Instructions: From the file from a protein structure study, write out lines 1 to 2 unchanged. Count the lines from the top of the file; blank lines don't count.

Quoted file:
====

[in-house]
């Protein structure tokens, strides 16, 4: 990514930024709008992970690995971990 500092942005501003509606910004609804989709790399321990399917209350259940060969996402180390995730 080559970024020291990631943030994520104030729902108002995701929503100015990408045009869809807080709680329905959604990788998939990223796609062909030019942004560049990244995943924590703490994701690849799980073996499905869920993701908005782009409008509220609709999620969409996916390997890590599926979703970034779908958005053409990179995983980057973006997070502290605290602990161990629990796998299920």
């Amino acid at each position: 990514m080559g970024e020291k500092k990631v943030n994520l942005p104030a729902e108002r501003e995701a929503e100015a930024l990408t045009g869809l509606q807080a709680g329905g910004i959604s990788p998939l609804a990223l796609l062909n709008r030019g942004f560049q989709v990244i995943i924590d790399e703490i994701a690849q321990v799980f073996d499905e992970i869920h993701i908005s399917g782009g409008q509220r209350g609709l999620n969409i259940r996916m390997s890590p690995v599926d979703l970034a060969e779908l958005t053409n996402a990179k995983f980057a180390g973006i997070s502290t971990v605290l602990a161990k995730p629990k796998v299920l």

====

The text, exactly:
[in-house]
């Protein structure tokens, strides 16, 4: 990514930024709008992970690995971990 500092942005501003509606910004609804989709790399321990399917209350259940060969996402180390995730 080559970024020291990631943030994520104030729902108002995701929503100015990408045009869809807080709680329905959604990788998939990223796609062909030019942004560049990244995943924590703490994701690849799980073996499905869920993701908005782009409008509220609709999620969409996916390997890590599926979703970034779908958005053409990179995983980057973006997070502290605290602990161990629990796998299920």